Piña began by making jewelry, but in 1990 she moved on to more figurative work, especially of Native American women. She particularly enjoyed creating authentic dress, hairstyles, and activities for each figure. The wide variety of colors available in polymer clay, along with their mixability, enabled her to "paint with clay". Her figures ultimately embraced Jewish, African, and Native American cultures.
Later, she began creating polymer clay figures based on old religious icons. "I've always been intrigued by traditional subject matter in a modern art form," explains Piña. "I would characterize my art as contemporary folk art."
The theme of contemporary folk art continues in a new line of G.P. Originals sculptures, begun in 2001. These unique fine art figures combine the fluid lines of polymer clay with a coiled wire base. A small icon often can be seen through the coiled wire base, yielding an inside look at the figure's character and adding new layers of emotional depth.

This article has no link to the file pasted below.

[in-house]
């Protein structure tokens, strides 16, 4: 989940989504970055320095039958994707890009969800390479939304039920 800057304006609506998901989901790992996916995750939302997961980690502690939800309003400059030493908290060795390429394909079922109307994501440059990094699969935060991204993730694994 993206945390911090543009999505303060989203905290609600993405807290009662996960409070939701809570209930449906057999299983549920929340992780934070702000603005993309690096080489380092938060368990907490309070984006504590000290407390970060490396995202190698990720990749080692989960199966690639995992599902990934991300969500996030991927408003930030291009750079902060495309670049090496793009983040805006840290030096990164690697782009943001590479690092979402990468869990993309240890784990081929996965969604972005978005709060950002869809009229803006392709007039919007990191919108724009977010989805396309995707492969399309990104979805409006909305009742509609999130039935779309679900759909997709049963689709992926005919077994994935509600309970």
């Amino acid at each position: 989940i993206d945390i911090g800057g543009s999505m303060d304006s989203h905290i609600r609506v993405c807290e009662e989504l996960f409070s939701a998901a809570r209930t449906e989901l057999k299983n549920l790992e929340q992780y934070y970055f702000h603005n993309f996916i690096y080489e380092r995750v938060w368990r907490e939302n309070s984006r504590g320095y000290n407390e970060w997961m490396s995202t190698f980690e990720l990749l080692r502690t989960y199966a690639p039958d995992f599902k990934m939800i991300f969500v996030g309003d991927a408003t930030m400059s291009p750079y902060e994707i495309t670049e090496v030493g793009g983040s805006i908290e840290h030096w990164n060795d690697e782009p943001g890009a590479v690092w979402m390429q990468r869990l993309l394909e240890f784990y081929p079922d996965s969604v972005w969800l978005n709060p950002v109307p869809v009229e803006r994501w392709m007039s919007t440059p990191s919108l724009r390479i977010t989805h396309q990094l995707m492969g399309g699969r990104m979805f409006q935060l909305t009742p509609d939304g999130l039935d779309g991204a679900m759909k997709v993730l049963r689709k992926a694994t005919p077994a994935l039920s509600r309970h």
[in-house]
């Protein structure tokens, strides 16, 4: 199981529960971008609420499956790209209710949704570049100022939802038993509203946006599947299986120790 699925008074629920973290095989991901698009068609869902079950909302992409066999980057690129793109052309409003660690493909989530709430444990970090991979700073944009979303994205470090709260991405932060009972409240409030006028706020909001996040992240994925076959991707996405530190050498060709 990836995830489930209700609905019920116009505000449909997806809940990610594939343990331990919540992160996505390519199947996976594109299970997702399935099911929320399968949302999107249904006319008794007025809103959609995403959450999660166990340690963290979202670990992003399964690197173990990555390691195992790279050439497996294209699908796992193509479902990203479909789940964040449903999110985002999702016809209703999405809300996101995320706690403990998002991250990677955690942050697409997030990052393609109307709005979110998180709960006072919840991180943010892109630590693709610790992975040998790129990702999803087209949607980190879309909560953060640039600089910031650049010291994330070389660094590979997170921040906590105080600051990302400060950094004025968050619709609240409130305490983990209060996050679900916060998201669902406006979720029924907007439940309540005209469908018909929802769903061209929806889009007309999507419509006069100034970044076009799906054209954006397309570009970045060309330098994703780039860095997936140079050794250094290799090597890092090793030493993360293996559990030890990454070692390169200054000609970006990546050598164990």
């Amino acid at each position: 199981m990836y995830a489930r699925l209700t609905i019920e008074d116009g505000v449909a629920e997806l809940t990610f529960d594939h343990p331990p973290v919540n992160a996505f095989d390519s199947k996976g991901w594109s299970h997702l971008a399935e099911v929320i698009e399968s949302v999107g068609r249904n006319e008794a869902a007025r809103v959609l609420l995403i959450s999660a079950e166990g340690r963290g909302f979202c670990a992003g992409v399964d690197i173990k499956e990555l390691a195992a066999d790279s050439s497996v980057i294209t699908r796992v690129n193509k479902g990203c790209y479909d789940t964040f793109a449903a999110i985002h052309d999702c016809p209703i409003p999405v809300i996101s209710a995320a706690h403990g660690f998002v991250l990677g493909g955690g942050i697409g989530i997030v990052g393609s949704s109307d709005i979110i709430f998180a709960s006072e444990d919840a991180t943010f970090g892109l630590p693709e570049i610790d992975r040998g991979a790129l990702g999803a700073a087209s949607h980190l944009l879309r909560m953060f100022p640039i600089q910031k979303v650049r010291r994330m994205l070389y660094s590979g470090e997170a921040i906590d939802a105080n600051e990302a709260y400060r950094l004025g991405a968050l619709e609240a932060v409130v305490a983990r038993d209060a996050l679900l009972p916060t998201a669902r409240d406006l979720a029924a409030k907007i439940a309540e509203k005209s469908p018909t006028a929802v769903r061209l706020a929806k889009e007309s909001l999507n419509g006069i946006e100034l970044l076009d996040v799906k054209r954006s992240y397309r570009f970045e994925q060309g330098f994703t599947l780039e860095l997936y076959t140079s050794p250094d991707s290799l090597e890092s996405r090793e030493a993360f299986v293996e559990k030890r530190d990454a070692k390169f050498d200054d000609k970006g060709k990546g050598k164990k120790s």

Next, Piña moved on to adding natural elements to her one-of-a-kind polymer clay figures, such as twigs, branches, bark fiber, fronds, and seed pods. Each figure has a name, and each figure has a unique personality. "It's still a contemporary folk art," says the artist. "I want to interpret the expressiveness of people 'doing life.'"
Gwen Piña currently is focusing on creating nativity scenes from her painterly polymer clays. You can see more at http://www.gporiginals.com. Her work can be found in a variety of fine galleries nationwide as well as on eBay.
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